Marriage & Child Birth-

  • A betrothal takes place before the actual wedding ceremony. Boys and girls are engaged at quite early ages. Price of the bride is decided with the consent of the panchayat, which the grooms parents are obliged to give to the brides father. Marriages are held usually in the rainy season, forbidden to other Hindus but most naturally convenient to them because in the dry weather they are usually traveling.

  • For the marriage they pitch a tent in lieu of the marriage shed and on the ground they place two rice pounding pestles round which the bride and the bridegroom make seven turns. Other substitute for the pestles, pack saddle with two bags of grain, in order to symbolise their camp life.

  • Wedding ceremony takes place in the manner usually followed by the Hindus. We observe the influence of the local customs, on there system of their wedding ceremony, which ever place they have been settled

  • Widow-remarriage : Owing to the scarcity in the caste, the widow is seldom allowed to go out of the family, and when her husband dies, she is taken either by his elder brother or younger brother, it is in opposition to the usual Hindu practice, which forbids the marriage of a women to her husbads elder brother, on the grounds that as the successor to headship of the joint Hindu family he stands to her at least potentially in the light of a father.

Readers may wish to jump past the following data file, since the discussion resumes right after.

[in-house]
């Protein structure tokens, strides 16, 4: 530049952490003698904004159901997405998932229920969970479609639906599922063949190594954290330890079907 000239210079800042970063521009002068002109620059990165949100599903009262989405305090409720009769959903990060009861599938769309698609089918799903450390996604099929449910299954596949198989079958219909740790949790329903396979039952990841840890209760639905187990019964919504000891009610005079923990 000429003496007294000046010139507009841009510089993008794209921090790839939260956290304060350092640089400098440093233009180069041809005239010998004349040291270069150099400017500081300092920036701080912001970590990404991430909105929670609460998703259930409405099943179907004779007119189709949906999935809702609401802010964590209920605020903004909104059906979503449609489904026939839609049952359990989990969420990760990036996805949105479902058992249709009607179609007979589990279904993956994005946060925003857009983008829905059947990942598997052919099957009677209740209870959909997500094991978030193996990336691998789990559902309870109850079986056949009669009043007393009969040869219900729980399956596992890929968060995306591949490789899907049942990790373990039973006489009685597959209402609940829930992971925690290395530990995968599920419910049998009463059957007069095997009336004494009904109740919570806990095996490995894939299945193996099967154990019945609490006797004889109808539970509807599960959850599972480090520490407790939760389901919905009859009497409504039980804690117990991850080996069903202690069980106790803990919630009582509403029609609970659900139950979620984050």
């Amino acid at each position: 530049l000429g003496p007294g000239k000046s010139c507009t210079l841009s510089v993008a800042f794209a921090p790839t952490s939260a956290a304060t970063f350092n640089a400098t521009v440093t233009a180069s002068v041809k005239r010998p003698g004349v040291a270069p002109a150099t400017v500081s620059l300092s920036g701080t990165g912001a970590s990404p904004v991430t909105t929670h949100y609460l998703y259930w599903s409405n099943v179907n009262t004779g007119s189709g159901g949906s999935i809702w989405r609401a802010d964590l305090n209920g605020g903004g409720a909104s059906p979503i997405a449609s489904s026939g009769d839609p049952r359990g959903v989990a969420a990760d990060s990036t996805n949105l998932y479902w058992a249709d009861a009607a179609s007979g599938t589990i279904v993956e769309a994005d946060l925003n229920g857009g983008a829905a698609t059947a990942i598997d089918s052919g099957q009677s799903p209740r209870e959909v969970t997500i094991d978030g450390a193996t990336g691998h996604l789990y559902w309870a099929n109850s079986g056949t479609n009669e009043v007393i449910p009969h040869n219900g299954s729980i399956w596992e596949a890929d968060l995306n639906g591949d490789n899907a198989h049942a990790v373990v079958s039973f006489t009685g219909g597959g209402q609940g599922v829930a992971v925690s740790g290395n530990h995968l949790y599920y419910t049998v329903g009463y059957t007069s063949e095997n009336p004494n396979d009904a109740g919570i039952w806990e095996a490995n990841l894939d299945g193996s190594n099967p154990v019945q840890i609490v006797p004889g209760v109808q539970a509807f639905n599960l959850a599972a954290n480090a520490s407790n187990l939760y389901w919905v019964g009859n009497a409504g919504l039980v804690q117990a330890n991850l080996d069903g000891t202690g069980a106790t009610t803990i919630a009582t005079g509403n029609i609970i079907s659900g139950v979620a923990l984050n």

If the widow prefers another man and runs away with him, the first husband's relatives claim compensation and threaten, in event of being refused, to abduct a girl from his house in exchange of the widow. In event of the second husband is too poor to pay the monetary compensation, he gives a goat which is cut into 18 pieces and distributed to the community.

  • Adultery, Divorce and Child Marriage : Divorce is allowed with the sanction of caste panchayat; Child marriage is not common; widow marriage and polygamy are practiced and polyandry is uncommon.Mathurias do not permit remarriage of widows. Divorce is very easy and may be obtained at will, the only condition is that the assent of the Nayak, for which only one rupee is said to be paid to the Naik as his fees. If the women subsequently married in kudike form to the paramour, the latter has to pay the husband the marriage expenses and fine of Rs.15 to 20 to the caste men in addition to the usual bride price of R15 & 3 bullocks. If however she marries one not responsible for the divorce, he pays only the bride price. It is said, if the women is pregnant at the time of elopement the child is claimed by the husband and delivered to him.